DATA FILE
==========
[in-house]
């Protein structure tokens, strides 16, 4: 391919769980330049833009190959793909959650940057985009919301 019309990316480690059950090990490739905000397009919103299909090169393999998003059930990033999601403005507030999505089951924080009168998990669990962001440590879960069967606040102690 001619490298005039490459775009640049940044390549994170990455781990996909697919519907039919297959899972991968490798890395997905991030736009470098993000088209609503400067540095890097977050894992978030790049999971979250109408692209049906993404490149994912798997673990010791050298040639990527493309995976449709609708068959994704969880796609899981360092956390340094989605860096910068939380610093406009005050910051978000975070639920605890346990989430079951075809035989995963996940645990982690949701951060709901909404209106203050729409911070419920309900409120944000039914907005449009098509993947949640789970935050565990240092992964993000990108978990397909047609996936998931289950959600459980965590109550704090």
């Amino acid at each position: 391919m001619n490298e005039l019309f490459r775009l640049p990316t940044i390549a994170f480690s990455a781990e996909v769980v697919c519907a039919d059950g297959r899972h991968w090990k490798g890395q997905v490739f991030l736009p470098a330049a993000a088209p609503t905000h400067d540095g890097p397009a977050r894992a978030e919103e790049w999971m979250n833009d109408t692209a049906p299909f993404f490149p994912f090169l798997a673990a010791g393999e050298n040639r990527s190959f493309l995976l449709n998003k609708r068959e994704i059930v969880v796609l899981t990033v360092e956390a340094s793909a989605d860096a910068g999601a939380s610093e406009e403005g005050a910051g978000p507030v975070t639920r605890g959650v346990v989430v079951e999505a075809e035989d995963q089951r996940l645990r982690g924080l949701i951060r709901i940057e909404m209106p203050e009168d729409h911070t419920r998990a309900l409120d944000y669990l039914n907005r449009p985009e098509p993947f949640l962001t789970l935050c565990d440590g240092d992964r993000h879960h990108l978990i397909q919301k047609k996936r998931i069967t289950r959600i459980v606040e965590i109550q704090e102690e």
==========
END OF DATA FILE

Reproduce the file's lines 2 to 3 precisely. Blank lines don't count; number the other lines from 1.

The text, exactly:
């Protein structure tokens, strides 16, 4: 391919769980330049833009190959793909959650940057985009919301 019309990316480690059950090990490739905000397009919103299909090169393999998003059930990033999601403005507030999505089951924080009168998990669990962001440590879960069967606040102690 001619490298005039490459775009640049940044390549994170990455781990996909697919519907039919297959899972991968490798890395997905991030736009470098993000088209609503400067540095890097977050894992978030790049999971979250109408692209049906993404490149994912798997673990010791050298040639990527493309995976449709609708068959994704969880796609899981360092956390340094989605860096910068939380610093406009005050910051978000975070639920605890346990989430079951075809035989995963996940645990982690949701951060709901909404209106203050729409911070419920309900409120944000039914907005449009098509993947949640789970935050565990240092992964993000990108978990397909047609996936998931289950959600459980965590109550704090």
């Amino acid at each position: 391919m001619n490298e005039l019309f490459r775009l640049p990316t940044i390549a994170f480690s990455a781990e996909v769980v697919c519907a039919d059950g297959r899972h991968w090990k490798g890395q997905v490739f991030l736009p470098a330049a993000a088209p609503t905000h400067d540095g890097p397009a977050r894992a978030e919103e790049w999971m979250n833009d109408t692209a049906p299909f993404f490149p994912f090169l798997a673990a010791g393999e050298n040639r990527s190959f493309l995976l449709n998003k609708r068959e994704i059930v969880v796609l899981t990033v360092e956390a340094s793909a989605d860096a910068g999601a939380s610093e406009e403005g005050a910051g978000p507030v975070t639920r605890g959650v346990v989430v079951e999505a075809e035989d995963q089951r996940l645990r982690g924080l949701i951060r709901i940057e909404m209106p203050e009168d729409h911070t419920r998990a309900l409120d944000y669990l039914n907005r449009p985009e098509p993947f949640l962001t789970l935050c565990d440590g240092d992964r993000h879960h990108l978990i397909q919301k047609k996936r998931i069967t289950r959600i459980v606040e965590i109550q704090e102690e």